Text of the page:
Life above the Bridge: Some Observations

Back in my business-suit days I subscribed to a publication called INTELLIGENCE DIGEST (Ed, J.K.C. De Courcy). The publication looked all around the world and paid special attention to emerging hotspots and a wide range of issues. The newsletter dealt with international matters with the specificity and depth that only major newspapers could mount. De Courcy and his people were often ahead of the rest of the media and often ahead of the government too. Here’s a story from 2 August 1996, almost 21 years ago. This is after the Atlanta bombing and after Oklahoma City.

Headline: Taming the Terrorists

Once it became clear that the Atlanta bombing was not the work of international terrorists, the finger of suspicion turned automatically to American right-wing malcontents. Even if proved innocent of this particular incident, there is little doubt that significant parts of white conservative America are now sufficiently resentful of central government as to be capable of throwing up occasional individuals prepared to resort to violence as an expression of their resentments. Given that America is the world’s most advanced democracy this needs some explaining to non-Americans.

The first thing to point out when considering what motivates such extreme action is that it is not the least bit relevant whether the fears and resentments are justified. People are motivated by what they believe to be true, not by what is actually true, and in backwoods America there is a widespread resentment against a central government system that is seen to be overbearing, particularly through the actions of such agencies as the IRS, BATF, and the FBI.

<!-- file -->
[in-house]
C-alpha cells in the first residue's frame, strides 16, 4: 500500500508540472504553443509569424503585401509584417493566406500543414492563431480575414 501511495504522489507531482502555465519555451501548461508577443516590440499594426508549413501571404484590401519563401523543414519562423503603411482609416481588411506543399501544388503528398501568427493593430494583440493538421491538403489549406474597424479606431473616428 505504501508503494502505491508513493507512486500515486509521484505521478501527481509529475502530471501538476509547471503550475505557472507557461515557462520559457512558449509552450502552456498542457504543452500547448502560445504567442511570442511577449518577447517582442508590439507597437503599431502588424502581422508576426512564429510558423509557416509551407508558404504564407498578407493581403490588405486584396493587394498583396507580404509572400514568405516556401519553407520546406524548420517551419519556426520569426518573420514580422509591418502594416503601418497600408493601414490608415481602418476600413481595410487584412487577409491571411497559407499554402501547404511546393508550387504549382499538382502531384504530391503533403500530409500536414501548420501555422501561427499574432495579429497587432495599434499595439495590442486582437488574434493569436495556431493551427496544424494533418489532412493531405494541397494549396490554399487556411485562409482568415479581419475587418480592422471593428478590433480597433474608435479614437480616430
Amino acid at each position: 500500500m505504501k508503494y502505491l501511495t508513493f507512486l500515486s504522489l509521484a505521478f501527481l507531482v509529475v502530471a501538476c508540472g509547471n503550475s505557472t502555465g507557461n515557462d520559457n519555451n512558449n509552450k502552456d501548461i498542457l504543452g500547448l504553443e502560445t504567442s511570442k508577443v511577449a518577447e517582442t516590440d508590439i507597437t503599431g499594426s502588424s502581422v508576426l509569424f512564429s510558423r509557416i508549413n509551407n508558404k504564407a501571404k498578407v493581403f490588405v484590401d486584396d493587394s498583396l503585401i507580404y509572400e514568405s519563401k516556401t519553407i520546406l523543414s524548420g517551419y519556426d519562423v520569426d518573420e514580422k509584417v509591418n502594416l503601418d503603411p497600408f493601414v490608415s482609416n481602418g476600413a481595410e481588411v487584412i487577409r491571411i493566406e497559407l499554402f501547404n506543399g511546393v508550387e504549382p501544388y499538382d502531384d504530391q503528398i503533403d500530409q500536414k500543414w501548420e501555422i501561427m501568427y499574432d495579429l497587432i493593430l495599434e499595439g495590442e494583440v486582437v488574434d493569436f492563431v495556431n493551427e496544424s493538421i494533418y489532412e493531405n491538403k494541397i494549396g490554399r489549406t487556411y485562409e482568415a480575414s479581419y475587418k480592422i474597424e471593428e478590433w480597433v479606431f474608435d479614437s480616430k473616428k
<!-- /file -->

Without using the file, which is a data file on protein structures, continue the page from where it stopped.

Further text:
This feeling is exacerbated by the fact that minority groups that are considered less-deserving are seen to be pampered by the system.

The resentment of the conservative outsiders is further fueled by the proliferation of conspiracy theories (at the heart of which there is always more than a germ of truth) about the manipulation of American foreign and domestic policy by powerful but shadowy groups of Establishment insiders.

It is felt that administrators of all colours, certainly since Ronald Reagan gave way to George Bush, are manipulated by these interests and that the normal political process is no longer able to rectify what is wrong with America.

The Clinton Record

To all this is added the widely circulated reports about the misconduct — and  worse — of President Clinton.

It is generally believed in conservative circles  in the United States that President Clinton and his entourage are up to everything from drug-running to murder, including killing White House aide Vicne Foster (who is officially said to have committed suicide) and Commerce Secretary Ron Brown (whose plane crashed in Croatia) in order to prevent the exposure of past crimes.

Against such a background it is not difficult to see how the outsider or misfit is able to justify himself the taking of unlawful action – even to the extent of shedding innocent blood.

The Wider Issues

But motive is not everything. Opportunity plays its part and never have the opportunities for terrorism been better. Importantly, this point applies throughout the industrial world and not just in the United States.